The Graceful Way To Handle Your Student Loan Grace Period

Share on FacebookShare on Twitter+1Pin it on PinterestSubmit to redditShare on TumblrShare via email
Grace Kelly

Surely, Grace Kelly would have gracefully handled her grace period. (Though it’s doubtful that a princess would borrow student loans.)

Congratulations, class of 2014! Graduation came a lot faster than you expected, right?

I’m sure it already feels like the clock is ticking on a few things, like finding a job or getting your own apartment. However, don’t forget one more: If you took out federal student loans, your grace period has begun too.

Loans may not seem like a priority right now if your payments haven’t started. But, just like graduation, they’ll be here before you know it. Prepare accordingly by handling your grace period, well, gracefully. Here’s how.


1. Find Out How Long You Have

A student loan’s grace period begins when you graduate, withdraw, or drop below half-time enrollment. When the grace period ends, loans go into repayment and your first payment is due.

The length of your grace period will depend on the type of loans you have:

  • Stafford loans receive 6 months
  • Perkins loans receive 9 months (they also get a 6-month “grace” after most periods of deferment)

PLUS loans are trickier. Grad PLUS loans disbursed as of July 1, 2008, have a 6-month grace period. However, if you borrowed these loans before that date, you would have had to request that 6-month period.

Parent PLUS loans go into repayment 60 days after they are fully disbursed. So, if there is a disbursement in the fall and spring, the loan would go into repayment 60 days after the second disbursement. However, parents can request a 6-month grace period to defer repayment until after their son or daughter graduates, withdraws, or drops below half time.

2. Your Timing Is Everything

Grace periods are all or nothing, so if you plan to continue your education, keep an eye on the calendar.

For instance, if you had Stafford loans and re-enrolled at least half time within 180 days (i.e., 6 months), your grace period would remain intact—like you never used it. The next time you dropped below half time, you could use the full 6 months again. But, if you went back to school on day 181, your grace period would be gone for good.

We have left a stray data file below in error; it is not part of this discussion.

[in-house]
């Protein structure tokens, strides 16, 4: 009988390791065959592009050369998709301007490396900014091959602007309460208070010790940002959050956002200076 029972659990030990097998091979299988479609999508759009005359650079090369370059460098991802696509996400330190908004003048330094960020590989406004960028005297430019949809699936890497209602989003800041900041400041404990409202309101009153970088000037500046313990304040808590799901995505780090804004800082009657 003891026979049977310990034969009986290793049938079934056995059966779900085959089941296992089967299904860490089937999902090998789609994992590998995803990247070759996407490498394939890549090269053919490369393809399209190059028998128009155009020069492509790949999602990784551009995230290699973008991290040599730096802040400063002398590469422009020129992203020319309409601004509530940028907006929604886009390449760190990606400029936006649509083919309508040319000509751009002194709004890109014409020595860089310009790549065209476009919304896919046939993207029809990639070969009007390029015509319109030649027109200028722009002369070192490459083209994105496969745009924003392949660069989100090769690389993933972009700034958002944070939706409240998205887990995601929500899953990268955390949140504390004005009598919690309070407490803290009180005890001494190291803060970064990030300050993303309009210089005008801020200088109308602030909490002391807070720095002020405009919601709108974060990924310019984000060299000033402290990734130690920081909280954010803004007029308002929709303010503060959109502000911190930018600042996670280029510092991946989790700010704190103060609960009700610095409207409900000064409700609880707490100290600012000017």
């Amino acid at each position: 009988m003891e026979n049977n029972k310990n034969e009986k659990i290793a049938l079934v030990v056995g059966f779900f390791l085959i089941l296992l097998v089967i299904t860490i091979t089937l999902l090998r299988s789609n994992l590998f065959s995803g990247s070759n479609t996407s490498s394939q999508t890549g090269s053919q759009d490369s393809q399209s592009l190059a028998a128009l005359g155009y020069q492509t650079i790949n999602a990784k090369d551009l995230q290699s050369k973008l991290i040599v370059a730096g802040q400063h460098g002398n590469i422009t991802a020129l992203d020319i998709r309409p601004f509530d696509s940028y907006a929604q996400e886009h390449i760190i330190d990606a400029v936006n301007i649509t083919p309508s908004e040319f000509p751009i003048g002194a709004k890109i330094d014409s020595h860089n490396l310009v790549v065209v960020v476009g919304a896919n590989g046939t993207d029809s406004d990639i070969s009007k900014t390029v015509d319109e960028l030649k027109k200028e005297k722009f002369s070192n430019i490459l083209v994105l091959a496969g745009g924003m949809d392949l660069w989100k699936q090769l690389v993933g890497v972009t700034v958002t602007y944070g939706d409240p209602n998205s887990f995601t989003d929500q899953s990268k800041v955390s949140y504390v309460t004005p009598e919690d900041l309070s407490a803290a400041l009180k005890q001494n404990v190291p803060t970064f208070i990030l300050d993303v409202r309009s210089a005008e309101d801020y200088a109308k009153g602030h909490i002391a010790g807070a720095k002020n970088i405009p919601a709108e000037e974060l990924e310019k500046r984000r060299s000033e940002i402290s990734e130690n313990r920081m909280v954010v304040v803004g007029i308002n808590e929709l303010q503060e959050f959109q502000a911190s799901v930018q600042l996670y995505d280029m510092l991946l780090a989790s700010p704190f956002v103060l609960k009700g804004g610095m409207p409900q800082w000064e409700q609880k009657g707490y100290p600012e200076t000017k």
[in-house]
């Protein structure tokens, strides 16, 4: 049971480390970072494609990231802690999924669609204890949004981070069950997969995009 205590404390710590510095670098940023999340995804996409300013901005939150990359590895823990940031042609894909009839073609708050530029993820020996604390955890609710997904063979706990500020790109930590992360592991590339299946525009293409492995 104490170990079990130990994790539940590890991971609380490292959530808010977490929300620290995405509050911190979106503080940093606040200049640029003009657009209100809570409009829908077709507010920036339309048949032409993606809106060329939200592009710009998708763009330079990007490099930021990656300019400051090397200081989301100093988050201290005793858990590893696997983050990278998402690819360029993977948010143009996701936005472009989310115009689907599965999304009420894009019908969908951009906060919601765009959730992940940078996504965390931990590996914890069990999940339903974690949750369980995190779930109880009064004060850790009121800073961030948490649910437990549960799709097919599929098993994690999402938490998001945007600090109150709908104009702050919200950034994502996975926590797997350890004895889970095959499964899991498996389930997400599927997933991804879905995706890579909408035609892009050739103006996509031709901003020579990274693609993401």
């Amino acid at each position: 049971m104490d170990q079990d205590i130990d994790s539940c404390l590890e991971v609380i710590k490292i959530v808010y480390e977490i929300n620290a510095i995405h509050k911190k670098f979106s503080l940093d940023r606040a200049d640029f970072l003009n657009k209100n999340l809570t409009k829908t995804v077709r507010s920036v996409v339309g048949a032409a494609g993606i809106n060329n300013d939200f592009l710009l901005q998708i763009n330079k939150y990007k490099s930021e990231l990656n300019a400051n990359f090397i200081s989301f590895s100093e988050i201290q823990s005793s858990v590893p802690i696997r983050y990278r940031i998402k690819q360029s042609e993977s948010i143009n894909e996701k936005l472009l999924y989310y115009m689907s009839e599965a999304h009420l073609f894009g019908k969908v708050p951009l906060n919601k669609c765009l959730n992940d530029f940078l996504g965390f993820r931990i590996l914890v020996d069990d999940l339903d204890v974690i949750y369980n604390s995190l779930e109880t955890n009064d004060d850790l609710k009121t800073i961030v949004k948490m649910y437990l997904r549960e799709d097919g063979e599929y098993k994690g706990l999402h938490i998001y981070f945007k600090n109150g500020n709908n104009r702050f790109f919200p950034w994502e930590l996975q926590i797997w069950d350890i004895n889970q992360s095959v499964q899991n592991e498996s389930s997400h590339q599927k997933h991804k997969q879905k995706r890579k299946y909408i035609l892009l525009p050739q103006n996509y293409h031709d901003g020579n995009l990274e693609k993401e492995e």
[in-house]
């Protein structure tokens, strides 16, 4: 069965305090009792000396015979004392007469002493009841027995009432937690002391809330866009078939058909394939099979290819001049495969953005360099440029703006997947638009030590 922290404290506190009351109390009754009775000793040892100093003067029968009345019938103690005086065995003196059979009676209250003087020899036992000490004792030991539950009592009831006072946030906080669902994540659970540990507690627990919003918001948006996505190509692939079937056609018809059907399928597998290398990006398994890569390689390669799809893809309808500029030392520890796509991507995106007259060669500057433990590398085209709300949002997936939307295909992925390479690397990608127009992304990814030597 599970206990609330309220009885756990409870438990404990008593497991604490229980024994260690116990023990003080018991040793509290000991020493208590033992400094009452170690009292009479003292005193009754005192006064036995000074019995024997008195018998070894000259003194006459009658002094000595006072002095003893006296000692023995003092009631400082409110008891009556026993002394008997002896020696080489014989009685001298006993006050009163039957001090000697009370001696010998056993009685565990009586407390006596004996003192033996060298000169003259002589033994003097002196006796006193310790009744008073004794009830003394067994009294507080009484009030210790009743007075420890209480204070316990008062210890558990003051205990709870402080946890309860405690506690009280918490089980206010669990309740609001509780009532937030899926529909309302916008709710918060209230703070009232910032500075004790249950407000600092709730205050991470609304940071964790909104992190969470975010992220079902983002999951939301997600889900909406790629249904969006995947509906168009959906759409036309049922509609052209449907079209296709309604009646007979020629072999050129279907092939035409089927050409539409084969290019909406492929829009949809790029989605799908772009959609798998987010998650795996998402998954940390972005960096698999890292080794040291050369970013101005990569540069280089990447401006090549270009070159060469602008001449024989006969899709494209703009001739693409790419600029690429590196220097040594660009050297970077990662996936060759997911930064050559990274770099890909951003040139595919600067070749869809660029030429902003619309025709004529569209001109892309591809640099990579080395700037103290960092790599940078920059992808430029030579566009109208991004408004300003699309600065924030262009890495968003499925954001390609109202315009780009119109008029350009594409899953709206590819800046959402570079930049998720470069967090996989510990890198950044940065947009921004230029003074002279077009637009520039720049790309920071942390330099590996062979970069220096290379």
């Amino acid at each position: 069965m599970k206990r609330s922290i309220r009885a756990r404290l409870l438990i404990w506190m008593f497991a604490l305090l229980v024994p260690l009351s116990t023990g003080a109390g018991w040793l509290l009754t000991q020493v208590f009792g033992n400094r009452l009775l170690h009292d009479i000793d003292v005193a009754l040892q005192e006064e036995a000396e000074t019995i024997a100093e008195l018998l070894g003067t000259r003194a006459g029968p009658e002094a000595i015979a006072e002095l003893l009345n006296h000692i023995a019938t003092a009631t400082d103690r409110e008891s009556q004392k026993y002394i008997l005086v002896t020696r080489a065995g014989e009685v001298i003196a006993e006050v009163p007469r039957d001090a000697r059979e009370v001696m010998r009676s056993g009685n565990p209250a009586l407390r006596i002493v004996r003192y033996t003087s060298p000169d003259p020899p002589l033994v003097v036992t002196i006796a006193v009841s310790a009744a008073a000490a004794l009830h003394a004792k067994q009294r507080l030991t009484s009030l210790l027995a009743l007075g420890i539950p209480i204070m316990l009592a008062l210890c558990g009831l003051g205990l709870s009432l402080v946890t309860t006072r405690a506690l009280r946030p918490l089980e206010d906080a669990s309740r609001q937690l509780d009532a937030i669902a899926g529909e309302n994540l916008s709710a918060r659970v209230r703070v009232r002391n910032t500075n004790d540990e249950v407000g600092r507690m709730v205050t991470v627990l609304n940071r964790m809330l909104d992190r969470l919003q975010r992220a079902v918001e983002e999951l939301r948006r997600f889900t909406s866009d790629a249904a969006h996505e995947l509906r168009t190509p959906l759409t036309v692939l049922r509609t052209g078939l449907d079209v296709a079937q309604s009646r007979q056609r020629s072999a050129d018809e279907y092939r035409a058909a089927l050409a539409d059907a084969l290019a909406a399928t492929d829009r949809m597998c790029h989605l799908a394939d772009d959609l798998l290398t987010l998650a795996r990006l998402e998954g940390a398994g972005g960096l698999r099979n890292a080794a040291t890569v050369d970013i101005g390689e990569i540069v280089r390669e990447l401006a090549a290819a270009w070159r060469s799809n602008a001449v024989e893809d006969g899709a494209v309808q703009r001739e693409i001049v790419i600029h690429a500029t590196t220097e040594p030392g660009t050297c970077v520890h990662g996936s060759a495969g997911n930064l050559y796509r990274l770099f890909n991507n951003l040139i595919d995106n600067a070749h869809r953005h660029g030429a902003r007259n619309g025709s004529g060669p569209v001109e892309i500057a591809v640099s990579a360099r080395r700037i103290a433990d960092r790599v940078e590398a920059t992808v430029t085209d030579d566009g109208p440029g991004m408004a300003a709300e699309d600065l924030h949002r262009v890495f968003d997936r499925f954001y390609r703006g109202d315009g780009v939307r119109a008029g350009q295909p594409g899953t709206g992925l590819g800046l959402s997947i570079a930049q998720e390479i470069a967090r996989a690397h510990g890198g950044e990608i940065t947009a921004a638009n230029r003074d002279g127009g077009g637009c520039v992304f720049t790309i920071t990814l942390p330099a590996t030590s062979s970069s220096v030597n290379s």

If you are taking a leave of absence, your grace period will begin the day you began your leave. If you go back to school after 180 days (a leave can last up to that long), you can get an in-school deferment. However, your loans would enter repayment immediately upon leaving school.

3. Know If You’re Responsible For Interest

During your grace period, your loans may or may not accrue interest. If yours do, consider paying this interest as it accrues to counter any potential increase in the amount you owe.

Perkins loans and some subsidized Stafford loans (those disbursed before July 1, 2012) do not accrue interest; however, subsidized Stafford loans disbursed between July 1, 2012, and July 1, 2014 do not get this subsidy.

Right now, the government will subsidize loans disbursed as of July 1, 2014, during their grace period. It will be interesting to see if lawmakers extend the current no-subsidy model for budgetary purposes.

All unsubsidized loans (unsubsidized Staffords and PLUS) always accrue interest while in their grace periods.

4. Take Action

Be aware of how much you borrowed. Go to the National Student Loan Database System (NSLDS®) to view all of your federal student loans, how much you have to pay back, and who your loan servicer is.

Check that each of your servicers has your current address, and make sure to update them any time that you move. Just because you don’t get the bills, doesn’t mean you aren’t responsible for making the payments.

Speaking of payments, if you haven’t received anything yet showing you what your payments will be, find out! Contact your servicer or log on to their site. You can also use SALT’s Repayment Navigator to see what repayment option works best for you before your first payment is due.

Are you preparing for your payments before they’re due? Let us know your plan in the comments.

(Photo: Wikimedia)

You May Also Like:

Leave A Reply

Your email address will not be published. Required fields are marked *

8 × six =


You may use these HTML tags and attributes: <a href="" title=""> <abbr title=""> <acronym title=""> <b> <blockquote cite=""> <cite> <code> <del datetime=""> <em> <i> <q cite=""> <strike> <strong>